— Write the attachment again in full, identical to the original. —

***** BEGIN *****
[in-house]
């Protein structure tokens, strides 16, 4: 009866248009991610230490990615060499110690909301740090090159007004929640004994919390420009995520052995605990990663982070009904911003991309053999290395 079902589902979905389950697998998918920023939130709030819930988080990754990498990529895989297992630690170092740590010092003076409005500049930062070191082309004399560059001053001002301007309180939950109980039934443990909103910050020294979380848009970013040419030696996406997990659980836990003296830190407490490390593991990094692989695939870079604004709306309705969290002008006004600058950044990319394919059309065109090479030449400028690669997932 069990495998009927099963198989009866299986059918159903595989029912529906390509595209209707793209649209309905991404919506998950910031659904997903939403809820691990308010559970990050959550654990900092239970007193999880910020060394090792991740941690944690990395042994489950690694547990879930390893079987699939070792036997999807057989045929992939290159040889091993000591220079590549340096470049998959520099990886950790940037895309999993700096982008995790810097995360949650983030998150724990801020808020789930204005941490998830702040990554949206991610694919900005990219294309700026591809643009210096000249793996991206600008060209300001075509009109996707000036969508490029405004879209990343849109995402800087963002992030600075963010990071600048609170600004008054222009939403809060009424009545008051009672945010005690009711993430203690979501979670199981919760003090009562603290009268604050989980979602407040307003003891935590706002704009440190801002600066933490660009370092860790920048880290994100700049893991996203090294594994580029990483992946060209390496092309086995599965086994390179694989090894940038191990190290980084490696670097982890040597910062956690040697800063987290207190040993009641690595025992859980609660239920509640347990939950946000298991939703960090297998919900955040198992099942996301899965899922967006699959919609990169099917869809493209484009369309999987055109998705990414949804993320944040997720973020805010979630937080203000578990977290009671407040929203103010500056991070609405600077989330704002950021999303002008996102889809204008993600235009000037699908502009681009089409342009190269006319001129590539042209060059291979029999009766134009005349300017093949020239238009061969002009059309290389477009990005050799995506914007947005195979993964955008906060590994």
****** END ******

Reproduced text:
[in-house]
């Protein structure tokens, strides 16, 4: 009866248009991610230490990615060499110690909301740090090159007004929640004994919390420009995520052995605990990663982070009904911003991309053999290395 079902589902979905389950697998998918920023939130709030819930988080990754990498990529895989297992630690170092740590010092003076409005500049930062070191082309004399560059001053001002301007309180939950109980039934443990909103910050020294979380848009970013040419030696996406997990659980836990003296830190407490490390593991990094692989695939870079604004709306309705969290002008006004600058950044990319394919059309065109090479030449400028690669997932 069990495998009927099963198989009866299986059918159903595989029912529906390509595209209707793209649209309905991404919506998950910031659904997903939403809820691990308010559970990050959550654990900092239970007193999880910020060394090792991740941690944690990395042994489950690694547990879930390893079987699939070792036997999807057989045929992939290159040889091993000591220079590549340096470049998959520099990886950790940037895309999993700096982008995790810097995360949650983030998150724990801020808020789930204005941490998830702040990554949206991610694919900005990219294309700026591809643009210096000249793996991206600008060209300001075509009109996707000036969508490029405004879209990343849109995402800087963002992030600075963010990071600048609170600004008054222009939403809060009424009545008051009672945010005690009711993430203690979501979670199981919760003090009562603290009268604050989980979602407040307003003891935590706002704009440190801002600066933490660009370092860790920048880290994100700049893991996203090294594994580029990483992946060209390496092309086995599965086994390179694989090894940038191990190290980084490696670097982890040597910062956690040697800063987290207190040993009641690595025992859980609660239920509640347990939950946000298991939703960090297998919900955040198992099942996301899965899922967006699959919609990169099917869809493209484009369309999987055109998705990414949804993320944040997720973020805010979630937080203000578990977290009671407040929203103010500056991070609405600077989330704002950021999303002008996102889809204008993600235009000037699908502009681009089409342009190269006319001129590539042209060059291979029999009766134009005349300017093949020239238009061969002009059309290389477009990005050799995506914007947005195979993964955008906060590994």